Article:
American Independence

Main Idea

The British imposed new policies on their American colonies, sparking rebellion and, in time, the American Revolution.

  • Reading Focus

  • How did British colonial policies lead to American independence?

  • What were the aims of the Continental Congress?

  • Which ideas and events inspired the Declaration of Independence?

  • How did the first state governments reflect the conflict that led to the American Revolution?

Early Attempts at Unity

Growing Tensions

  • 1643: New England Confederation formed to defend against threats from Native Americans and Dutch colonies

  • 1854-1763: French and Indian War spurred new drive toward unity

  • 1754: Great Britain urged signing of treaty with Iroquois Confederation

  • Ben Franklin proposed Albany Plan of Union to control trade, raise armies, build settlements, equip fleets

  • Mid-1700s: colonists used to handling affairs without interference from British

  • 1760: King George III began to tighten control over colonies

  • Most colonists viewed selves as loyal subjects of British Crown

  • Parliament began to think colonies had become too independent

  • Following French and Indian War, Parliament placed new financial burdens on colonists

The Road to Independence

The road that led the American colonies to unite with one another and break with Great Britain was long and fraught with conflict.

  • Changes in British Policies

  • British victorious in French and Indian War, but incurred massive debts

  • Parliament looked to colonies to offset cost of war, defense of colonies

  • Enforced trade restrictions benefiting Britain, including series of taxes

  • Colonists resented being taxed without their consent.

  • The Stamp Act Congress

  • 1765: Stamp Act: Parliament’s first attempt to tax colonists directly

  • Required tax stamp on paper goods such as legal documents and newspapers

  • Angry colonists responded with protests; in 1765, delegates from 9 colonies sent strong protest to king declaring power to tax should remain with colonial assemblies.

  • Colonial Protests

  • 1766: Stamp Act repealed; colonies protested, organized resistance; Boston Massacre

  • 1773: Boston Tea Party protested American tea trade given to one British company.

  • 1774: New harsh laws, Intolerable Acts, ended all forms of self-rule in Massachusetts.

The Continental Congress

  • Compromise

  • Most colonists held out hope for compromise to roll back taxes.

  • Virginia and Massachusetts assemblies called for meeting of colonies in Philadelphia.

  • First Continental Congress

  • 1774: First Continental Congress passed Declaration and Resolves demanding repeal of Intolerable Acts.

  • 1775: British rejected demands; British troops clashed with colonial militia at Lexington and Concord—the first armed resistance by colonists.

  • Second Continental Congress

  • 1775: Second Continental Congress organized Continental Army, named George Washington as commander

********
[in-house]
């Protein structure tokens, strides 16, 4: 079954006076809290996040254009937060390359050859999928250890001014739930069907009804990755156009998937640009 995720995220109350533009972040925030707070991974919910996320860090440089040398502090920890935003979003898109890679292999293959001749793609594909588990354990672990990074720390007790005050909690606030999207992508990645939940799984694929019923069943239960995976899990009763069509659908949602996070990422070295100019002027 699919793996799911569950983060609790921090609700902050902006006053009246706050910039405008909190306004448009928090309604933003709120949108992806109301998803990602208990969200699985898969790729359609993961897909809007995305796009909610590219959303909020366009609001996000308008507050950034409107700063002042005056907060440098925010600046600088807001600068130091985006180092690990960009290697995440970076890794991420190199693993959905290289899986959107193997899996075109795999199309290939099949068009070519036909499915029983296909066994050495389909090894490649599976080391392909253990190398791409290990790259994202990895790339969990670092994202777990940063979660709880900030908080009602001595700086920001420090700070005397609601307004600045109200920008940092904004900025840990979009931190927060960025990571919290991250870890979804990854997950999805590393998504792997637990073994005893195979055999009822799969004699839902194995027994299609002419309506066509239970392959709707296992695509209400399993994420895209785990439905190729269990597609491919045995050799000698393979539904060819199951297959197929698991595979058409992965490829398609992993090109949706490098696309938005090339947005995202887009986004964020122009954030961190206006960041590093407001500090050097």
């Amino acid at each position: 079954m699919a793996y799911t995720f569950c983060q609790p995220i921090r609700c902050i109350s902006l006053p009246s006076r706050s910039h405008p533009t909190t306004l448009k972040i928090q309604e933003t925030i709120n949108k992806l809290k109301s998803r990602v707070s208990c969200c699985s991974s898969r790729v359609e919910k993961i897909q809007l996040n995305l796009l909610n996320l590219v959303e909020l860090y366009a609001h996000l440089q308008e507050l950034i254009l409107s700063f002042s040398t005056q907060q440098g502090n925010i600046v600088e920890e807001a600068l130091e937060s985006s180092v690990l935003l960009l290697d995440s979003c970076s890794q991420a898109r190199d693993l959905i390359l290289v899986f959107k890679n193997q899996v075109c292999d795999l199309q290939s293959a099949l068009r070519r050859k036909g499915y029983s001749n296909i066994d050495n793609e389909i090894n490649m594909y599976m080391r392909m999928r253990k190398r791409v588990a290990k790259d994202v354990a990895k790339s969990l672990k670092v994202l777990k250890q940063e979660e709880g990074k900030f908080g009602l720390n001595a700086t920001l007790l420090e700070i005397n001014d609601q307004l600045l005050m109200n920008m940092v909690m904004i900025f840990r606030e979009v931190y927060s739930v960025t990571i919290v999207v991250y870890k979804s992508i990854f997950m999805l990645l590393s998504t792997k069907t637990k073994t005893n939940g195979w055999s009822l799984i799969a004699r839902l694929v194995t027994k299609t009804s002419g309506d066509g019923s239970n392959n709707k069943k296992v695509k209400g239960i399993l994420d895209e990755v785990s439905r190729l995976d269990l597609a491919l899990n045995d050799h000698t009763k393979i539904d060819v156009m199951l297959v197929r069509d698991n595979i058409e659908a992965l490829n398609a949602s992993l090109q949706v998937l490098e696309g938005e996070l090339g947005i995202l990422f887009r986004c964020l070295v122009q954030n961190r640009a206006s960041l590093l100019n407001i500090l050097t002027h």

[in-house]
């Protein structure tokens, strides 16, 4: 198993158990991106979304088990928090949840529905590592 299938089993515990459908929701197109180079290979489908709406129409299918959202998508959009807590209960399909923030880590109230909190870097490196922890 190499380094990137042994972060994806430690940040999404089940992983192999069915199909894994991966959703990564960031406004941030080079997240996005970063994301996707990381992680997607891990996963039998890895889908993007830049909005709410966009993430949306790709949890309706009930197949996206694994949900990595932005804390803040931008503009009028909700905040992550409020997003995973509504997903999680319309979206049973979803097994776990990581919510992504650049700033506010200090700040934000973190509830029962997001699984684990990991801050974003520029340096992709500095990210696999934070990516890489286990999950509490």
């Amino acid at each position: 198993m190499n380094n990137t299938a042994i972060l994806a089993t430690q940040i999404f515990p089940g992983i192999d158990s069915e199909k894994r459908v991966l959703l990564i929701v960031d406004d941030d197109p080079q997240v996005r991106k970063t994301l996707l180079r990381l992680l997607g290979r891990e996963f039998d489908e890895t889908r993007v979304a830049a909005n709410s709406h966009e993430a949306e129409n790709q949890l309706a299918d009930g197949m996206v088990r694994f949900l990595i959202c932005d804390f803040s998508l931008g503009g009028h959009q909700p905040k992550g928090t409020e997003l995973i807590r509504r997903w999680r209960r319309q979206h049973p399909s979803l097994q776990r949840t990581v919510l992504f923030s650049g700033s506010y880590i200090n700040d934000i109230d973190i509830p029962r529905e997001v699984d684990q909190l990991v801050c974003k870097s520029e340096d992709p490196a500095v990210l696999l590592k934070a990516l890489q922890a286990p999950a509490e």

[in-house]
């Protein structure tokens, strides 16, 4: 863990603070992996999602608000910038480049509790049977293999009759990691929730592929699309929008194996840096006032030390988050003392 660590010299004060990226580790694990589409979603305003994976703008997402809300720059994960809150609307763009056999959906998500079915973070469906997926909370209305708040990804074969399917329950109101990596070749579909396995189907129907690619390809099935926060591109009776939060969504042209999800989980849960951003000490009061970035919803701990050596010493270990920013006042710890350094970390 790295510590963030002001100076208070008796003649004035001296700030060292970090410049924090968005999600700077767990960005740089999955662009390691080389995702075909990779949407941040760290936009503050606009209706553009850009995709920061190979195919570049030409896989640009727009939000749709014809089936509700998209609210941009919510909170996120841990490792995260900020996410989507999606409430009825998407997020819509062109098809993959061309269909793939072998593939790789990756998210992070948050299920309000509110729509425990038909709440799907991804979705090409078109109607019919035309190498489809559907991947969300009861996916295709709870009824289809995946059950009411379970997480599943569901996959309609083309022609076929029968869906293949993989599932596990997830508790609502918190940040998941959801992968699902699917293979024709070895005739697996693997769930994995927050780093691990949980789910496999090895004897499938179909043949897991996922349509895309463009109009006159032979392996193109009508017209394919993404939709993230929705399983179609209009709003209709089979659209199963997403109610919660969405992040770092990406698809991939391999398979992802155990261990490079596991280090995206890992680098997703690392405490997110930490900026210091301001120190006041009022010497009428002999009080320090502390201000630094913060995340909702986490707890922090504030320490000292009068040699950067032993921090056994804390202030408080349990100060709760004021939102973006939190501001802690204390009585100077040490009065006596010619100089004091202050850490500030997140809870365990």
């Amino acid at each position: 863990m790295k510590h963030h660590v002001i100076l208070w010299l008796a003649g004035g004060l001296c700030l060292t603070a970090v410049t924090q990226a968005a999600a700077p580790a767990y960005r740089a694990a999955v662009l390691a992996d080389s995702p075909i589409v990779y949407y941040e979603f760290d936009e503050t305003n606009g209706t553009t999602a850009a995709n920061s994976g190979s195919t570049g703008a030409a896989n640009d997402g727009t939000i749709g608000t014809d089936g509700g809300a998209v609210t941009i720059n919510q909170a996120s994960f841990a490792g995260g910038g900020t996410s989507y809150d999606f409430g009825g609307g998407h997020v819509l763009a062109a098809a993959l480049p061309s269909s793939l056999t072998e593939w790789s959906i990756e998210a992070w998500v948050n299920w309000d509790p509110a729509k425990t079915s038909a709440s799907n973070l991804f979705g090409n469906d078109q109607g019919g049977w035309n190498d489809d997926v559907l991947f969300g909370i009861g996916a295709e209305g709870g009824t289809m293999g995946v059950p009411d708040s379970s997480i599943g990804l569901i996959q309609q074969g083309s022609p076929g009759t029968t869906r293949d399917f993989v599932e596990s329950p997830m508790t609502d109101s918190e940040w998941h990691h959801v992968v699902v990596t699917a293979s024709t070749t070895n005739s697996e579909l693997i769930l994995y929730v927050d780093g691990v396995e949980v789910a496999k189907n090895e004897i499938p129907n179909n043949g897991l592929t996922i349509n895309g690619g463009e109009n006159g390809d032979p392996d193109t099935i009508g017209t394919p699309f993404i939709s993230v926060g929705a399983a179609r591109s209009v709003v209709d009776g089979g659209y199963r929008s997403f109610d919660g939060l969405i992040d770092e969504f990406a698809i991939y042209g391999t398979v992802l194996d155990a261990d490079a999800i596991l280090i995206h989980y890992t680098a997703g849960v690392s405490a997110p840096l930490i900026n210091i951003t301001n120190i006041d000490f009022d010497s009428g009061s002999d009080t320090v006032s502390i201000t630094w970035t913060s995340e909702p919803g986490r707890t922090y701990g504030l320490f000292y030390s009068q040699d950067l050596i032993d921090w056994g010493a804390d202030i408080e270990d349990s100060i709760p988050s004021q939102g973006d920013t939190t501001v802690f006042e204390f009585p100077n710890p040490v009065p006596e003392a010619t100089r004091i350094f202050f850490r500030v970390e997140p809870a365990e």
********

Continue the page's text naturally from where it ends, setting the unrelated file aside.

• Revolutionary War began as colonists sought independence from Britain

  • Common Sense of Democracy

  • 1776: The Common Sense pamphlet argued case for break with England.

  • Thomas Paine: independence was the only “common sense” for colonists

  • Saw history of world hanging on outcome of colonies’ rebellion

The Declaration of Independence

  • Armed conflict continued for months before independence officially declared

  • June 7, 1776: resolution proposed to Second Continental Congress to officially declare independence from Great Britain; resolution passed July 2

  • Committee appointed to write formal statement justifying resolution

  • Thomas Jefferson wrote most of document, drawing on Virginia Declaration of Rights adopted by Virginia House of Burgesses one month earlier

  • Virginia declaration declared “all men are by nature equally free and independent and have certain inherent rights” that cannot be denied.

  • Echoed philosophy of John Locke that people have rights to “life, liberty and the pursuit of happiness”

  • Also echoed idea of government as social contract based on consent of the people

  • July 4, 1776: Declaration of Independence was adopted. Britain’s thirteen colonies ceased to exist as new nation emerged.


Separation of Powers

  • All new state constitutions established republican governments with strong legislatures with elected representatives.

  • Voting rights varied from state to state.

  • Some states granted the right to vote to adult male taxpayers, others had property qualifications; only New Jersey allowed women to vote.

  • Three branches of government: legislative, executive, judicial

  • States had real power to govern.

  • Powers included conducting foreign affairs, declaring war

  • Most legislatures had two houses.

  • Some elected governors and judges.

The State Constitutions

By 1780, each of the 13 newly independent states had adopted its own written constitution. Each tested ideas about how to design a republican government that protected individual rights.

The State Constitutions (cont’d.)

  • Limited Government